In 1971, our older son, David, went off to college. Although we had a perfectly good university in our own city, we wanted him to be away from home, living on a campus, during the life-changing transition from teenager to young adult. We wanted him to enjoy the wonderful experience of living with his peers. We, his parents, had been commuter students, living at home and holding full-time jobs, when we had earned our bachelor’s degrees. So, he was to be the first family member to live the authentic life of a college boy, just as the catalogs depicted it.
His father took him to the University of Michigan, while I stayed at home, too devastated at losing my chick to participate appropriately in the farewell rituals. His father returned home that day, somewhat depressed as well, from mulling over a different sort of loss. You see, 1971 was the first year that Michigan undergraduate boys and girls (excuse me, men and women) were to live in the same dormitories. His father wouldn’t tell me why he was so preoccupied, but he did much muttering about being “born too soon.” In fact, after he saw parents leaving their daughters at his son’s dorm, his parting words to the lad had been: “No matter what you tell me about college life, I won’t feel sorry for you.”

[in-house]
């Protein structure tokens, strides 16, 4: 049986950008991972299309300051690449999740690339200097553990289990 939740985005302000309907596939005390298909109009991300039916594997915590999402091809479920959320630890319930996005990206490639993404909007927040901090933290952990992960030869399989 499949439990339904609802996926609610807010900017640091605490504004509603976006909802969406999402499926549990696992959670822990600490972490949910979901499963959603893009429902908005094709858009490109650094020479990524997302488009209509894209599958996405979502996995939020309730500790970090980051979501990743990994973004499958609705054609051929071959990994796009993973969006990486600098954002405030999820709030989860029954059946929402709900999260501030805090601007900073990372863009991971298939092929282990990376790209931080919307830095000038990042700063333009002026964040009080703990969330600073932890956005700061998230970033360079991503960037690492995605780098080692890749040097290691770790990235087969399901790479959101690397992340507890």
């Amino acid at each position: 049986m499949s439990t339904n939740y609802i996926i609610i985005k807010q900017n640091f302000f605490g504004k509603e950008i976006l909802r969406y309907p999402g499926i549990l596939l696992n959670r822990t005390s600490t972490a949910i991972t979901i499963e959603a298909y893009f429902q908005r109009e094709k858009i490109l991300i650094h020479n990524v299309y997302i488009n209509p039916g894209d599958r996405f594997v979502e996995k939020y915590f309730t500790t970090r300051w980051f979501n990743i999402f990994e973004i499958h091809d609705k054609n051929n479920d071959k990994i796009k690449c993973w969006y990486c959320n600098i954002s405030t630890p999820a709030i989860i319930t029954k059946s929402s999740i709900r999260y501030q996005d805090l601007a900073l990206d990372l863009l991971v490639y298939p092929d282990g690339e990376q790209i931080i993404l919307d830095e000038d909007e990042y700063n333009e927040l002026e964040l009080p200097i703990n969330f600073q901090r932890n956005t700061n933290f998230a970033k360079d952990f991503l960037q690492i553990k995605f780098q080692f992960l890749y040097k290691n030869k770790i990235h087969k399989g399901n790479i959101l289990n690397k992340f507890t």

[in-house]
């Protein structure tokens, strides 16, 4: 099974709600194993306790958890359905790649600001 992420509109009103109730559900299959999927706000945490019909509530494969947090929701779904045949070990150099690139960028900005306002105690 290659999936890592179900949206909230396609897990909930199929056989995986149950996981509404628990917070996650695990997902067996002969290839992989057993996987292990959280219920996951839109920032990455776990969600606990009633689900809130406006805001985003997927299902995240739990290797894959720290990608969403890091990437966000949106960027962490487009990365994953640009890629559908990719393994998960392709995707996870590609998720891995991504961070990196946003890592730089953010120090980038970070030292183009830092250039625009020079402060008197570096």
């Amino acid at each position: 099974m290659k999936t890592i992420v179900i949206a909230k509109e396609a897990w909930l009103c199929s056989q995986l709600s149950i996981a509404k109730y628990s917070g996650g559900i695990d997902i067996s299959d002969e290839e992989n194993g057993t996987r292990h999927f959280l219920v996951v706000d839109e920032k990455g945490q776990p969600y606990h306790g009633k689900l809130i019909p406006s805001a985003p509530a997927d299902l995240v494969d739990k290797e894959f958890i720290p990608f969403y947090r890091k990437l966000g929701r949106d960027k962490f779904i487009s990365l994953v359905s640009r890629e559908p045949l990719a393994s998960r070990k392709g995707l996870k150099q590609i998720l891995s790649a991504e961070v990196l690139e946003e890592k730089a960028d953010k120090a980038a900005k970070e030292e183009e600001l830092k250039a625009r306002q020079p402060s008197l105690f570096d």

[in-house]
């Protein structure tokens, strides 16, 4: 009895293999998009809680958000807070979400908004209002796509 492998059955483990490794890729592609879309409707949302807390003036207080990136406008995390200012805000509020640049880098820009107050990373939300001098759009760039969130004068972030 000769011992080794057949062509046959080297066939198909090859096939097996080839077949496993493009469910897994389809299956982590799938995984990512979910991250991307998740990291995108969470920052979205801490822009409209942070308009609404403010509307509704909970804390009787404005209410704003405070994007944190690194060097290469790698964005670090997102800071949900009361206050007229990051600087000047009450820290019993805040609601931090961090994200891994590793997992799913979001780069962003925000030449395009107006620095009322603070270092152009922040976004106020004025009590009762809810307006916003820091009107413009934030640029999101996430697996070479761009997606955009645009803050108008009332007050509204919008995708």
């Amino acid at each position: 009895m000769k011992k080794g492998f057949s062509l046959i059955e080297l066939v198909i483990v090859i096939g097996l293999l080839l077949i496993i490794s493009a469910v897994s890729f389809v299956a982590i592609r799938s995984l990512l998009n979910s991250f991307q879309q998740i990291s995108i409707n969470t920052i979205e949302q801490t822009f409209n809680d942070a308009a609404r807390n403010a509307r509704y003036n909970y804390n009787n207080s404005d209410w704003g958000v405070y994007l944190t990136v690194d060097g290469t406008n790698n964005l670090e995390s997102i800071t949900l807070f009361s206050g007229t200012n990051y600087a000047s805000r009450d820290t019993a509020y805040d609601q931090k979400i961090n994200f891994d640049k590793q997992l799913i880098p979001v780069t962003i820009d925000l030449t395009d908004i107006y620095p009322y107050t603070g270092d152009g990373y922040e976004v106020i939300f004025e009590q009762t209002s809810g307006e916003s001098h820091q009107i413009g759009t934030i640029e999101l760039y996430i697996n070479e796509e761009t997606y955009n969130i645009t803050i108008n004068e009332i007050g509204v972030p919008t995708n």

In a few days, David called home to tell us that he was rooming with a friend from home. He sounded fine even though he said it was a bit crowded because the room intended for two had been converted to a room for three, by the substitution of a bunk bed for one of the twin beds.
We looked forward to our first visit, the October “homecoming,” when parents were welcome for a special weekend of festivities. When the time came, laden with homemade goodies and sundry things our darling needed, we drove to Ann Arbor and had our first sight of our son’s living arrangements.
As we walked in the building, he assured us – to my relief – that the dorm occupants had made their own arrangements for integrated living. For example, they had designated separate bathrooms for males and females. However, when we visited his room, we were somewhat taken aback to find that he had vastly underreported the population explosion in his living quarters.
His first roommate, the friend from home, had developed a back problem, and was stretched out on the floor between the bunk bed and the single bed. Because he was 6-foot-4, he occupied a lot of floor space. The second roommate, whom I will call “Filbert,” had taken over the rest of the space. Filbert had arrived accompanied by a water bed, a huge beanbag chair, his bulky stereo equipment and two girls – all cozily shoehorned into a room that would have been small for two people.
Our son took us aside and asked whether we could do anything about the situation. We replied with the comforting statement that really it was his problem to deal with. And somehow he and the weak-backed roommate did so, or perhaps Filbert solved the problem unprompted. A few days after our visit, David called home to tell us that Filbert had moved out, taking the water bed, the stereo equipment and the two girls, leaving only the beanbag chair behind.
Filbert’s last statement had been: “I’m leaving. It’s just too crowded in this room.